from witnesses, the following communications occurred on December 19, 2022 after the article’s
publication: – – – –

1:23 p.m. – A political strategist [“Strategist-1”] sent two texts to Milam. The first text was a link to the Insider NJ article, and the second text read “Interesting article.”

1:37 p.m. – Milam responded to Strategist-1’s text and asked: “So are we now supposed to not be good with [Commissioner-1]?”

1:47 p.m. – Milam texted the SJTA Executive Director (“Executive Director 1”) and asked: “Is there a rub now with [Firm-1]?” Firm-1 performed work for SJTA and employed Commissioner-1.

3:11 p.m. – Executive Director-1 responded to Milam by sending a text that said: “Not that I’m aware of. Did something happen?” Executive Director-1, during a recorded statement, explained that he and Milam then spoke on the phone after this text and Milam explained the political feud between the South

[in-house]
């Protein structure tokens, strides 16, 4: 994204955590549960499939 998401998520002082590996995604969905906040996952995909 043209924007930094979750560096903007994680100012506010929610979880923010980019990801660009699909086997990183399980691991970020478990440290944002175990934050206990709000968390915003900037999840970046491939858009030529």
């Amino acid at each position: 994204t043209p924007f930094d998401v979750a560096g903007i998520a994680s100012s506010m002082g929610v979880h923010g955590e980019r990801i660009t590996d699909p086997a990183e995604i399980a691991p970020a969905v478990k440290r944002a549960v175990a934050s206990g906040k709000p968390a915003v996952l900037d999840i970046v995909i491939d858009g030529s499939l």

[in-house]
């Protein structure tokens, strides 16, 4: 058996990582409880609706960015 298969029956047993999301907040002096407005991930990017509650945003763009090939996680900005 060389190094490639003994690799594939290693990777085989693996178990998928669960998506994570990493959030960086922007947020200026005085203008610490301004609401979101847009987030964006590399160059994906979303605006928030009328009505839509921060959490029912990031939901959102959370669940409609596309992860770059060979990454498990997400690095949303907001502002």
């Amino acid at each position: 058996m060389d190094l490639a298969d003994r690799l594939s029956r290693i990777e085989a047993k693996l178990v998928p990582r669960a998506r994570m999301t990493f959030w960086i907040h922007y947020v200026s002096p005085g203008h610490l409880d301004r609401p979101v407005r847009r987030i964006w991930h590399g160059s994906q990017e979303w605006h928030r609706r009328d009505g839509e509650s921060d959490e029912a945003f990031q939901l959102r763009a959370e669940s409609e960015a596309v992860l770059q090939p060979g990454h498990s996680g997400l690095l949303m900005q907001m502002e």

Jersey Party Leader and Commissioner-1 and the various articles that had been published regarding that feud.

Additional text messages further demonstrate Milam’s knowledge of, and involvement in, the political feud. Milam texted a Monroe Township Planning Board member (“Planning Board Member-1”) on January 14, 2023: – – – – –

9:35 p.m. – Milam texted Planning Board Member-1: “Bro took my kids to top
golf who do I run into. [Commissioner-1].”

9:37 p.m. – Planning Board Member-1 responded to Milam: “Lol how was that?”

9:37 p.m. – Milam responded to Planning Board Member-1: “Dude it was awkward” and “I shook his hand he said oh are you allowed to talk to me? I said nope I’ll see you later lol.”

9:40 p.m. – Planning Board Member-1 responded to Milam: “Yeah what can you do at this point.”

9:40 p.m. – Milam responded to Planning Board Member-1: “Nothing he not only drew the line in the sand but built a wall and threw a fire ball over it.”

Bills Owed to the County Commissioner’s Firm Come Up for a Vote